So again, step 1, find a good coach and box with solid programming and grow your own knowledge base to develop a firm foundation.

          I also have been treating patients and training athletes for 25 years, and the patients/athletes who “learn” and develop a sense of self awareness and governance, do the best. Strength biased programming with undulation(2-3 week cycles of load progression followed by a rest or tapering week then re-assess) and conditioning to match supporting and improving your weaknesses is what I would recommend. I would also agree with Patrick that 5-6 WOD’s done in the conventional, “thrash and trash” CF dogma is to much. At most, based on your fitness level and desired outcome, 3-4 HIIT sessions per week with strength training mixed in is more appropriate.

          Also, again like Patrick said, work mobility along with that strength. If you cannot mechanically get into the position to allow optimum joint or lever function, what use is being strong. Strength and mobility must co-exist at similar levels to eventually develop a balance. K-star’s stuff is good, but it can be a lot to digest. Use it, but focus on 1-2 areas and keep it simple and do it for weeks before you expect sustained results.

          Most importantly, listen to how you “feel” and educate yourself as to what is appropriate. The older we get, the more quality of life and then capacity has to be the driving force for our training. Again, sustainability.

          In April, we will have our first Masters Training Series Seminar that will address all these areas at a basic level to start and with some customization. Be looking for the post with the registration link!

          Best regards,

          Working out is not goal oriented, training is…

        • reply Steve ,

          Wow. What other community would give these awesome responses to my issues? Thanks, and thanks again!
          Patrick, great points. I am discovering the truth in your points as I gather CF experience. (BTW, 47, 5′ 11″, 185, 6:40 Fran, 215 C&J, 405 DL, 165 Snatch)
          Other than this blog (which I love), is there a Masters Forum anywhere for daily/weekly chit chat and advice?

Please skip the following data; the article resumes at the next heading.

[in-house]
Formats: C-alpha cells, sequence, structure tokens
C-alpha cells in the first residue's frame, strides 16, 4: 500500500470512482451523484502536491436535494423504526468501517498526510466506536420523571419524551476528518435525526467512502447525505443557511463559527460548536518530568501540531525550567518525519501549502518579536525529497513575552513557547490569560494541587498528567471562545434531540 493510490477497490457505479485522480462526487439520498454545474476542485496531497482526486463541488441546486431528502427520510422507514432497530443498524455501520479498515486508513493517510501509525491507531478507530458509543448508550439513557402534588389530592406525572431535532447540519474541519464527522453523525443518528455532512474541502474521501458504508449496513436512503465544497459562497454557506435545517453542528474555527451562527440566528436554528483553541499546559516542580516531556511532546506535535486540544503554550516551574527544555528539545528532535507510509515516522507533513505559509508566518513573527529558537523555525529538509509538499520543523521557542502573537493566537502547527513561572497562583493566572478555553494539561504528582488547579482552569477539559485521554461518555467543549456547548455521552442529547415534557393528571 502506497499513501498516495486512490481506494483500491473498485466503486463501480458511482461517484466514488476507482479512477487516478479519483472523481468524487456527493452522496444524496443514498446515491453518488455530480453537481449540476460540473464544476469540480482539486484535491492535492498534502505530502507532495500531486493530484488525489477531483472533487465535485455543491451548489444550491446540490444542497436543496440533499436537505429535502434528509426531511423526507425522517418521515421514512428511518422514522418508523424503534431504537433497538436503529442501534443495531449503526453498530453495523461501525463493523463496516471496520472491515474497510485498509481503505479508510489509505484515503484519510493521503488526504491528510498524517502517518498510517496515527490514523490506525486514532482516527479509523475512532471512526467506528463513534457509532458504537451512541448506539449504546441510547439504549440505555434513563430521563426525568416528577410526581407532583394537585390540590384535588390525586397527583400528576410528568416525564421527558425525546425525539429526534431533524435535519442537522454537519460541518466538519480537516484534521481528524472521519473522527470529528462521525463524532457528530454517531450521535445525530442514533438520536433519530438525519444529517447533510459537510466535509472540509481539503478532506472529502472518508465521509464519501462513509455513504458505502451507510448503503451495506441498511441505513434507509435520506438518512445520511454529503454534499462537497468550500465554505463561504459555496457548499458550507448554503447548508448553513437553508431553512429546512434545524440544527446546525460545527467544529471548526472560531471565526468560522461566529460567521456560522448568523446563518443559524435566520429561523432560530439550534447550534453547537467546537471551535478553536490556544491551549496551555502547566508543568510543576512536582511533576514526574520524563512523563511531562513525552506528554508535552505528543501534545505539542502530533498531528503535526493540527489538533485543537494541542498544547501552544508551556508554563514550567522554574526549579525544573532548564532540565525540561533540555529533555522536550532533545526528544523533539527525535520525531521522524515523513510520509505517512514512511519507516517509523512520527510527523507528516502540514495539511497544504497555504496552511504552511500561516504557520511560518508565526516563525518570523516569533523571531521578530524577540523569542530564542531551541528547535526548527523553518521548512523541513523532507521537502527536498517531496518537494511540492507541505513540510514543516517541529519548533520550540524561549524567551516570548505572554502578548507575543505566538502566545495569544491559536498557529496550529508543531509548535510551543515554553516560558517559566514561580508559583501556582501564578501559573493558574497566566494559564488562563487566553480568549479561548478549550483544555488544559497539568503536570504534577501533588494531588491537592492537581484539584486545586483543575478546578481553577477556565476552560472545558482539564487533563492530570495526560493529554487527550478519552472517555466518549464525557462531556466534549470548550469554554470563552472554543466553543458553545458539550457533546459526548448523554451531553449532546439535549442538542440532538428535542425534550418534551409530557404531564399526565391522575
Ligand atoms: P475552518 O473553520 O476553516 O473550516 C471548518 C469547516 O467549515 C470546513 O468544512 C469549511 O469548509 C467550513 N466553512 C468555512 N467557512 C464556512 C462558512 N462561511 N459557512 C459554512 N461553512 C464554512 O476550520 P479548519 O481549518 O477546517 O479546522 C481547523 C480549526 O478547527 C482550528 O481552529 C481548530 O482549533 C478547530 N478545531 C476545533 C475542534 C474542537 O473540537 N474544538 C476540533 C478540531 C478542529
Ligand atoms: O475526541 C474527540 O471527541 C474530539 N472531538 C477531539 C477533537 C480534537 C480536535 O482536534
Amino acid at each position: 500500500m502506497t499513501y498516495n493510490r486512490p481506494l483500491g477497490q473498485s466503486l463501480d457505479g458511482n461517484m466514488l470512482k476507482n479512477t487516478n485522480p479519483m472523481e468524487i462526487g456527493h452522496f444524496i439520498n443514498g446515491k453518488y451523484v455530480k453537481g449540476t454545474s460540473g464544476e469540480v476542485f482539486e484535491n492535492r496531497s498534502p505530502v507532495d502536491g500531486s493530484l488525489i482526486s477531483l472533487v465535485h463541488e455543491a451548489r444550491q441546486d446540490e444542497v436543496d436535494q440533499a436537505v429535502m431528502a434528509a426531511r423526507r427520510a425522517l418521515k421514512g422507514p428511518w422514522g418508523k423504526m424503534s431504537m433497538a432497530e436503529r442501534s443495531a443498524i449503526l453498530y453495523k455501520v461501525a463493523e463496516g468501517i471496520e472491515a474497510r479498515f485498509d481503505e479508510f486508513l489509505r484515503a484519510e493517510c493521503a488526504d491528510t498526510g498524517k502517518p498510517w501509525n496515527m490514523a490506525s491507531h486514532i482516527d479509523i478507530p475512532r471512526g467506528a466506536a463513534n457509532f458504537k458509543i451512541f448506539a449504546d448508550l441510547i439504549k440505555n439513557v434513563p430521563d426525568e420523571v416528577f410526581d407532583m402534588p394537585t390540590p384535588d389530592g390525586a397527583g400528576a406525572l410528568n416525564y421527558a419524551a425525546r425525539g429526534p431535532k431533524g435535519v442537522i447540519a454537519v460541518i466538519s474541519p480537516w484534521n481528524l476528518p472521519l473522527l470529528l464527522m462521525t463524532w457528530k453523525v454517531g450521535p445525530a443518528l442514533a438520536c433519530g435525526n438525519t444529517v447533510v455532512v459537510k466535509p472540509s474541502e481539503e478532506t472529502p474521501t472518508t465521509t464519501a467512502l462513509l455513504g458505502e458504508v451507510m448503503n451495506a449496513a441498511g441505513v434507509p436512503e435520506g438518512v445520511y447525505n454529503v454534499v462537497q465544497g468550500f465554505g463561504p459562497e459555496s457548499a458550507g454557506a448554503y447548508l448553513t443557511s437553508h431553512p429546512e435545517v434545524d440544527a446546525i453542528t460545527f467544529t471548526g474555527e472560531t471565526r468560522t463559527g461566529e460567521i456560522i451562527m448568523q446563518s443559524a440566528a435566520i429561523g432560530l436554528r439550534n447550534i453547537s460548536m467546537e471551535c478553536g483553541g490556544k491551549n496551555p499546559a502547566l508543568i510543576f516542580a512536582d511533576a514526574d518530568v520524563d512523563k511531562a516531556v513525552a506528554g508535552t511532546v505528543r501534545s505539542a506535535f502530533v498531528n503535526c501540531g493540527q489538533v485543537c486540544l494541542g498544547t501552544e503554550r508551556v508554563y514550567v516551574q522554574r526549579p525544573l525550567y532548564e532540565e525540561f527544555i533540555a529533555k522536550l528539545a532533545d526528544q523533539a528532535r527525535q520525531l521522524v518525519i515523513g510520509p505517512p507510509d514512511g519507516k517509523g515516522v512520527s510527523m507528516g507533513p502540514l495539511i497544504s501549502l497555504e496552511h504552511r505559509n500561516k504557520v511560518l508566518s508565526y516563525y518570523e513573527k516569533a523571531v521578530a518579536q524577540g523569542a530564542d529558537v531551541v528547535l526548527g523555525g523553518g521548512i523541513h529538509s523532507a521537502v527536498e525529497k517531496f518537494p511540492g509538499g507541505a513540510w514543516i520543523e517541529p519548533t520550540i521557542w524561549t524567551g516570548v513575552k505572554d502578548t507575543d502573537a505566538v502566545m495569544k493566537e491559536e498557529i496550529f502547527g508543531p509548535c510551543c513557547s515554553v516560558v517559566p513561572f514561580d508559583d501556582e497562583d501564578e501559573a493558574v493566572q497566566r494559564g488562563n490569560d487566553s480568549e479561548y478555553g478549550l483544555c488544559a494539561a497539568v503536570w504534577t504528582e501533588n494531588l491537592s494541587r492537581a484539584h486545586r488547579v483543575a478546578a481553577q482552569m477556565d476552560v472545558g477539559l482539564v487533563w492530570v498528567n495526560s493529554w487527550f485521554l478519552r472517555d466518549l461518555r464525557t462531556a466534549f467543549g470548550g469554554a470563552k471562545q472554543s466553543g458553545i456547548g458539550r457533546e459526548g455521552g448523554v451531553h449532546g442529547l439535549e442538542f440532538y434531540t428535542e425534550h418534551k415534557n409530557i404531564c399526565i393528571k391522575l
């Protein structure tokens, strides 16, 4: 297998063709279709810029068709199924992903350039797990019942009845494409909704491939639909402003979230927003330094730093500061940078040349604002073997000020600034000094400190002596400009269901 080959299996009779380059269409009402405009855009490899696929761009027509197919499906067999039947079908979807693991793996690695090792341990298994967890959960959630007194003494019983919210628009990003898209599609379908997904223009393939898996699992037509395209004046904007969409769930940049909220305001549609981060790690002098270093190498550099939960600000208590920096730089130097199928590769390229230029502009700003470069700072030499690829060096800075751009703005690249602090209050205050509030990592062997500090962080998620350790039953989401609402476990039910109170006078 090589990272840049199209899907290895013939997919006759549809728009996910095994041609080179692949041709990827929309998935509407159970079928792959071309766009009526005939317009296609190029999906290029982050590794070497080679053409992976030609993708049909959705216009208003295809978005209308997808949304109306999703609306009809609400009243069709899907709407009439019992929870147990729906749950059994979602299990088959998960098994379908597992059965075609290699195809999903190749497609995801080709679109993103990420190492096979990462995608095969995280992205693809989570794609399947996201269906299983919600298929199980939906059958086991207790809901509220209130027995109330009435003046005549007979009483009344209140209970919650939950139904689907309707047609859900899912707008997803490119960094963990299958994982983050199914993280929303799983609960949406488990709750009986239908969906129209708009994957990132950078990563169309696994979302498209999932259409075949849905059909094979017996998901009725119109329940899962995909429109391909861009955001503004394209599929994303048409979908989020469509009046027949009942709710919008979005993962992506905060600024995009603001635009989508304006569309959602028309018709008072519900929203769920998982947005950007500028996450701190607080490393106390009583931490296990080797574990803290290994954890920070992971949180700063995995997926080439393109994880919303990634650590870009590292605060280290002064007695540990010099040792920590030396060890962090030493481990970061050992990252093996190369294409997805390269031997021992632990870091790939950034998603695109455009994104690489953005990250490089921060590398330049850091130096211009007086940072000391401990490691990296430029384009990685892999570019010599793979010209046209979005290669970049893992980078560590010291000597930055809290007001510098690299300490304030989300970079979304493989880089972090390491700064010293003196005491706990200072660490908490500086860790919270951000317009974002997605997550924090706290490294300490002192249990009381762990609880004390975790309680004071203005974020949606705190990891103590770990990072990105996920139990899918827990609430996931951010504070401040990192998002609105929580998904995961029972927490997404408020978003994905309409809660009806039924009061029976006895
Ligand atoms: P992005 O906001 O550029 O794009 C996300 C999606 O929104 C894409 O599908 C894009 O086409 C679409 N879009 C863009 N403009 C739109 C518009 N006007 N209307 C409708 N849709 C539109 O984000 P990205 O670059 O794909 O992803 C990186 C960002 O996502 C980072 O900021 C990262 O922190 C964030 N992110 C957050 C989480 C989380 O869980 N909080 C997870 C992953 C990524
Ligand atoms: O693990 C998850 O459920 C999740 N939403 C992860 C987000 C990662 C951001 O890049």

If not, there should be.
          One year ago, I was 35 pounds heavier, did exactly zero strict pull-ups and deadlifted 185. I love my new self and want to keep improving, but need to do it without injury.
          As you know, extended time away deteriorates us masters faster than the young guys.
          Thanks again for sharing your wisdom.

          • reply pat ,

            Love this. Responses are great too. As a 62 f who has been crossfitting for over two years this rings so true. My coach is great but I have to fight the feeling that I am :sandbagging particularly when I don’t RX which is stupid. I am learning to listen more to my body than my ego but my ego is louder!! Great advice.

            • reply Darin Deaton ,

              Smart Move Pat! Don’t stop giving it your all, just determine which day you want to do it on!

              Coach D

            • reply Scott ,

              Just stumbled onto this site, googling around for information about Crossfit for seniors. Thanks for putting it together.

              I started doing Crossfit 5 years ago, when I was 58, and I’m now nearly 64. I think I’ve had good coaching all the way along. I have been the oldest athlete at my box the entire time. Why do I do it? Three whiteboard words; “Delay the decay”. I’ve always enjoyed a very active outdoor life; skiing, hiking, backpacking, river running, cycling, climbing. When I started Crossfit, my training goal was to try to ensure that I would be able to continue to enjoy these activities at a high level for as many years as possible. I’m still enjoying all those activities today, and as a bonus, I’ve made a whole new set of Crossfit friends.

              As a senior Crossfitter, I have learned a number of lessons along the way, usually the hard way.

              1. Rule number 1; don’t get injured. No improvement in the box is worth the weeks and months of recovery that even a minor injury can cause.
              2. The “leave your ego at the door” is critical guidance for seniors, because even a minor failure here will result in violating Rule No. 1. This takes practice. One sign of a good coach is being able to recognize a violation in progress, and to intervene early enough to prevent the injury. I started out thinking that I ought to be able to use the woman’s recommended weight. After learning the hard way (more than once), I don’t worry about that anymore.

              3. Never “work though the pain”. By pain, I mean something like that sharp pain you feel in your lower back when attempting a DL with too much weight on the bar, or the elbow pain that just seems to be getting worse each time you do a wall ball. By staying the course, you can pretty much guarantee a violation of Rule No. 1. Not the same thing as working at high intensity.

              So if you want to keep doing the things you really enjoy doing, and make a whole new community of friends (almost all younger than you), give it a try.